This is one of the worst examples where the lunatics have taken over the asylum. I sincerely hope that the families of the victims get some sort of comfort from the truth being finally exposed and that this helps them in some way. It doesn’t ever bring a loved one home of course but I hope they can get real and proper justice.

Faith is difficult to find in any system which has kept the dirty and chilling truth hidden for so long. The police force must be reminded in the bluntest terms possible that the reason for their existence is “to serve and protect” the public, not “serve and protect ourselves”.

My reflections on that April afternoon, like those of football supporters across the country and I dare say the world, are burnished to memory with remarkable clarity. For the families who lost loved ones, their recollections of that tragic day will be more vivid still. The rawness of grief will wound even more grievously today.

To all the brothers and sisters of the family of football who perished at Hillsborough, continue to slumber peacefully. We will not forget you, even after justice is finally served.

8 thoughts on “The Robson Report: Hillsborough guilt and shame and glimmers of human compassion”

  1. Anyone, including all the SAFC fans, who had experienced that tunnel knew it was a disaster waiting to happen. We never imaginedt the disaster would be on such a tragic scale. You never imagine anything like that.

    I had to stop the car yesterday when I heard that 164 documents had been changed, either by the police, lawyers acting on their behalf, or others acting under instructin from those lawyers. That is deceit beyond belief, and now that it has emerged that almost half of the victims could have survived had they received appropriate medical attention, is tantamount to protecting a murderer.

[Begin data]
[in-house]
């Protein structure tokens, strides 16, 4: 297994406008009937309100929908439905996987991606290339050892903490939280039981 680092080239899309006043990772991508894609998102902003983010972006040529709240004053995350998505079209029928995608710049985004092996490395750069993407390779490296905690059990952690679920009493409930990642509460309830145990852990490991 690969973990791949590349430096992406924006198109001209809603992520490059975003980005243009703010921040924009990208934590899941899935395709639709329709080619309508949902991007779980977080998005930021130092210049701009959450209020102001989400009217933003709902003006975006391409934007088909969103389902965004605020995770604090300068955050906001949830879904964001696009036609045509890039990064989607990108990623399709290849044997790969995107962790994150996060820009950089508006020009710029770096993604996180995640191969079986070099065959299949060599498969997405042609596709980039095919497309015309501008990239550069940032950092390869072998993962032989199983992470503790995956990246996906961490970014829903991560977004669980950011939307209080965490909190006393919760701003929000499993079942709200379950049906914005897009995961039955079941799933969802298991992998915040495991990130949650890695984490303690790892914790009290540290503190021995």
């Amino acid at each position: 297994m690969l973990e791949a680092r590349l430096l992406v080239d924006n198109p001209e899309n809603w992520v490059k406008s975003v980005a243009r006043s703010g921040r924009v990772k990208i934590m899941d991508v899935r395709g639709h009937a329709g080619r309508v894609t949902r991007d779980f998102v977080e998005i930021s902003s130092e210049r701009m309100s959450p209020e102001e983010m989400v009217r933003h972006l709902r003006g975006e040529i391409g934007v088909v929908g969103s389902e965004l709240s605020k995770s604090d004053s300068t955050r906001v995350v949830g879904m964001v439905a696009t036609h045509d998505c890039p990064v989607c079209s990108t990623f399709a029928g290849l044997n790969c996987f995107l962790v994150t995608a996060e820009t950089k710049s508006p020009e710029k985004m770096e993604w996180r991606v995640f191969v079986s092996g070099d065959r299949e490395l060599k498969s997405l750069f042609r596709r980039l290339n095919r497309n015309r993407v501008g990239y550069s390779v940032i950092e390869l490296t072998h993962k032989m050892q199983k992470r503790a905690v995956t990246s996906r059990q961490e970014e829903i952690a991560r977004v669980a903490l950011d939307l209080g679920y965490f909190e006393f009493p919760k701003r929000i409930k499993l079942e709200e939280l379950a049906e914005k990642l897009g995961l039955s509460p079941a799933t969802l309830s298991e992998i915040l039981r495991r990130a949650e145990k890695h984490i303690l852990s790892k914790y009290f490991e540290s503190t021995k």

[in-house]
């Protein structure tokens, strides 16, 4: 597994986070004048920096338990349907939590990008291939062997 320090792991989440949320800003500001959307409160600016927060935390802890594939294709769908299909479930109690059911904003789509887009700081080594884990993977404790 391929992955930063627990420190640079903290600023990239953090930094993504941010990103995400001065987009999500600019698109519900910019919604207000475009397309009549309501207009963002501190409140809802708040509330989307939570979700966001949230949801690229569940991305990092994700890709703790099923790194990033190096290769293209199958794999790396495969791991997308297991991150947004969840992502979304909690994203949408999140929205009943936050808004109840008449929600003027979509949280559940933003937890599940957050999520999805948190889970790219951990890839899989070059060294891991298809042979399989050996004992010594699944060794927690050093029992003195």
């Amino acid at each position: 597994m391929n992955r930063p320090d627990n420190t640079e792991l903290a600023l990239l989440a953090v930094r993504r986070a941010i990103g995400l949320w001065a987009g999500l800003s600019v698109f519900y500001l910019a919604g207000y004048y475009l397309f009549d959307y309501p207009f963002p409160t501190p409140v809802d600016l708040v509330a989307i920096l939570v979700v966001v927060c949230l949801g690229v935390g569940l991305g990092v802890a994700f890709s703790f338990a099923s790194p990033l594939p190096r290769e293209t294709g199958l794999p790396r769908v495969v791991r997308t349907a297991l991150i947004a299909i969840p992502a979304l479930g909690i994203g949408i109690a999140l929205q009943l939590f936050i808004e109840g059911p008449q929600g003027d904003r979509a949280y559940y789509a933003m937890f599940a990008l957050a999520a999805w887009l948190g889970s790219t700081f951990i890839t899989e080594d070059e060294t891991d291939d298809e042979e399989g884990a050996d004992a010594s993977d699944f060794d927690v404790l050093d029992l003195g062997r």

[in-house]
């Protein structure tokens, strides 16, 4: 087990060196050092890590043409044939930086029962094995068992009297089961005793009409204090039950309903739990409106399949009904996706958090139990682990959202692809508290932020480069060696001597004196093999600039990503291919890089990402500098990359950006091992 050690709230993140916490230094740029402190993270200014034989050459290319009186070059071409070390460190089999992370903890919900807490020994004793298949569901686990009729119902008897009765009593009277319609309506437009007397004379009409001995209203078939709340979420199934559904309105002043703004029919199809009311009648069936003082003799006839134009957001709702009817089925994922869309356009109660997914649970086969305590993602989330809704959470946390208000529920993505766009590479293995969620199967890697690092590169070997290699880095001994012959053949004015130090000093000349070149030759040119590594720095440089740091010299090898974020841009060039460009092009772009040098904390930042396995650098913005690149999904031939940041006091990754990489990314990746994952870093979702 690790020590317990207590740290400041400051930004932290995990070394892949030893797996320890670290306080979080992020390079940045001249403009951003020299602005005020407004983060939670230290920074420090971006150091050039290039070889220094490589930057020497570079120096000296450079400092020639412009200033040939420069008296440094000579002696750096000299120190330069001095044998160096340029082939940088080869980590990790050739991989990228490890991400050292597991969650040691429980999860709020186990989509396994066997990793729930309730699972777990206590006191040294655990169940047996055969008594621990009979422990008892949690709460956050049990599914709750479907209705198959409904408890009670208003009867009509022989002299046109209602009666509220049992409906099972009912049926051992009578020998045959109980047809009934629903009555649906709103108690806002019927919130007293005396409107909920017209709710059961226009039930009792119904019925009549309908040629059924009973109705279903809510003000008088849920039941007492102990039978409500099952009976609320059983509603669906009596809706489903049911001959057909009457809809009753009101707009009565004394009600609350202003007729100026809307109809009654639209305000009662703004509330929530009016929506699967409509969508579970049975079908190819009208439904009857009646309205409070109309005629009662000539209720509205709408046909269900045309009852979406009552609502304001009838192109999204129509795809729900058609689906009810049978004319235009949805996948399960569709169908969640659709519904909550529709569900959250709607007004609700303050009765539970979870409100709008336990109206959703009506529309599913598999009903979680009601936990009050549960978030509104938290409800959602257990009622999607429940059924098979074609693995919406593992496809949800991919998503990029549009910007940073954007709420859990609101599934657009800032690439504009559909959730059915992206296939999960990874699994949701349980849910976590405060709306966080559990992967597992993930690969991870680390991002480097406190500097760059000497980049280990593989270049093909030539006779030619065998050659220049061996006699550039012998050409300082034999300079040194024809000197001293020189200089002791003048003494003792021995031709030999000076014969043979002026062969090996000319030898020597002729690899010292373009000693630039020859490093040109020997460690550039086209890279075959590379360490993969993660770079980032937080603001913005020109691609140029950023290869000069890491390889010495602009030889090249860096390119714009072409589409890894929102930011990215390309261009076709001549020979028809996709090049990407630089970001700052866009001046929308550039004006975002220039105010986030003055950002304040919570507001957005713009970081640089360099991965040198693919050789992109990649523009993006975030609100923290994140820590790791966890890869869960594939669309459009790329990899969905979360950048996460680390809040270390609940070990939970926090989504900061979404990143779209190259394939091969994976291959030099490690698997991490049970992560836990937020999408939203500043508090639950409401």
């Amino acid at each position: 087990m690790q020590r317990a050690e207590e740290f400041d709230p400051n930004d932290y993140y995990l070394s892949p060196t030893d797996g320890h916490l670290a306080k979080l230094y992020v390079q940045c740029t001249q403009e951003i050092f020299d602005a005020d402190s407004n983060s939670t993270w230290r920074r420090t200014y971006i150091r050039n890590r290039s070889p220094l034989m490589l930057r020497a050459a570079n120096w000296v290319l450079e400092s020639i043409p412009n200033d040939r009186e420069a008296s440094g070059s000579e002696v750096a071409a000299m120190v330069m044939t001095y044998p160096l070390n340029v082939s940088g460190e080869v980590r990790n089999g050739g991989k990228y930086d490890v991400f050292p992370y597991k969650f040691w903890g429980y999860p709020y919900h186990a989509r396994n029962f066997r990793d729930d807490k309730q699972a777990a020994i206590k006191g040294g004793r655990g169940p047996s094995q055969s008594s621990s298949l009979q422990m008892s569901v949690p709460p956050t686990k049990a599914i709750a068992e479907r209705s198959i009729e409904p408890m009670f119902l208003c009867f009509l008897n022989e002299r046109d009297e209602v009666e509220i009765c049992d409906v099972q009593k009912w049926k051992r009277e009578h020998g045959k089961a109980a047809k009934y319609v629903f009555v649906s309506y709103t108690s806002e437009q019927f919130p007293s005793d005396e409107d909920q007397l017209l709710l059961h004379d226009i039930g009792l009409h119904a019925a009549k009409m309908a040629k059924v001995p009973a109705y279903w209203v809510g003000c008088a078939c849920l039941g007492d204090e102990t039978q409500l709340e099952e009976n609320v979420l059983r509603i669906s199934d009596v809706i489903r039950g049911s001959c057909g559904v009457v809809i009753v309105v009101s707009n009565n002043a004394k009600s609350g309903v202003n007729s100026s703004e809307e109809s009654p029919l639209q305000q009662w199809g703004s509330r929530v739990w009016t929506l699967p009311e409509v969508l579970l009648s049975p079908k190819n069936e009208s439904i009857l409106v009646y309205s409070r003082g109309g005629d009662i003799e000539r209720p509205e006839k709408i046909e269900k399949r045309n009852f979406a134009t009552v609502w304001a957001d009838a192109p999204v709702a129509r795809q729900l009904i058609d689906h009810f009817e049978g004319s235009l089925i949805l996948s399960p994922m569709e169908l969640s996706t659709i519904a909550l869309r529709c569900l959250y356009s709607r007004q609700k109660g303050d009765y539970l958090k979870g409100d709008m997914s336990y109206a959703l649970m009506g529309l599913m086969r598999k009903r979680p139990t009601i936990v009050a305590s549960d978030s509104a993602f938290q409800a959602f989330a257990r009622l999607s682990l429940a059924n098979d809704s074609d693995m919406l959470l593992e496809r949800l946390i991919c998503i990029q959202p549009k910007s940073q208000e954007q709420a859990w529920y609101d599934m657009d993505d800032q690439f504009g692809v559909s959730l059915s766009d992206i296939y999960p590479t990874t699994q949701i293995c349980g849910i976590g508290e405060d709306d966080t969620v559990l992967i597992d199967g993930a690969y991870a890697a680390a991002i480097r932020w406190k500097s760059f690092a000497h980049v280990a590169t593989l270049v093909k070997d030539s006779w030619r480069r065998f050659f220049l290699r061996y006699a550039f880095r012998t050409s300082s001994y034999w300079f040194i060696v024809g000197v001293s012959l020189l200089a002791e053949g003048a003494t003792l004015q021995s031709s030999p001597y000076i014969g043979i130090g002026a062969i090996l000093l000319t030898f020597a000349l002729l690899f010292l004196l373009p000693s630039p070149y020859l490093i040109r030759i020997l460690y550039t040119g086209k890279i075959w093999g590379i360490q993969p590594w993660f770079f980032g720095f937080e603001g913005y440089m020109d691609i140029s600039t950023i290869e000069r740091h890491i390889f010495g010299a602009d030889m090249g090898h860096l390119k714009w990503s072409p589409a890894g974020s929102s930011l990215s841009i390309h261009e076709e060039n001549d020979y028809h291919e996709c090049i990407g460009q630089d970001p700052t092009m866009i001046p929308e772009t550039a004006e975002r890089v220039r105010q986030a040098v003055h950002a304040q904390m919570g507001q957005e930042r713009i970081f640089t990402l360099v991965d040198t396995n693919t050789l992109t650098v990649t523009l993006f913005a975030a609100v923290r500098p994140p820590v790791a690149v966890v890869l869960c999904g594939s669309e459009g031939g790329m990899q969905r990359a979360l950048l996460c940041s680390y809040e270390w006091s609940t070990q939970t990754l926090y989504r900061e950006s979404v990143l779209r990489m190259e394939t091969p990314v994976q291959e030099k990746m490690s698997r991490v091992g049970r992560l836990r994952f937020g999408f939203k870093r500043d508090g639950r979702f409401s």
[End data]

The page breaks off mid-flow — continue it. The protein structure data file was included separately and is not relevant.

2. I had been in the Leppings Lane end a few months before the tragedy when I went to a match with some Spurs supporting friends. I remember the crush and being physically lifted off my feet as we went down the tunnel and the relief as we got onto the terraces. I can’t believe that someone hadn’t identified the potential disaster before it happened and don’t forget that this was at a time when supporters were caged in with metal fencing which made any easy escape impossible.

    The response by the authorities and the contemptible attitude demonstrated by those who backed the government of the day was no surprise and it is to this country’s shame that it has taken so long for the facts to be publicly acknowledged.

  3. The close friend that I mentioned in the original post has just mentioned elsewhere, something that I distinctly recall him talking about in the days after the disaster.

    This was an unsual weekend with us both watching football (when neither of the games involved Sunderland). He had been at the semi-final the previous year (1988), watching Liverpool when their fans were also in the Leppings Lane end, where the same sort of crushes occurred albeit without the same dire consequences. It now turns out that the stadium didn’t have a safety certificate. Quite how the FA could continue to use this stadium in those circumstances is hopefully a question which will not be aimed directly towards them.

    The emerging evidence that many people perished, when they could possibly have been saved is as shocking as anything else which has been revealed about Hillsborough this week, and that can only compound the grief which these recent revelations have rekindled. Given the scale and horrifying nature of the distortions of facts surrounding this terrible loss of human life, we can only hope that the revulsion caused, will lead to the justich which any decent person demands. Otherwise it is simply reopening wounds which are still very raw, when you consider the further hurt inflicted so cruelly upon the families of the victims, by lies and then more lies.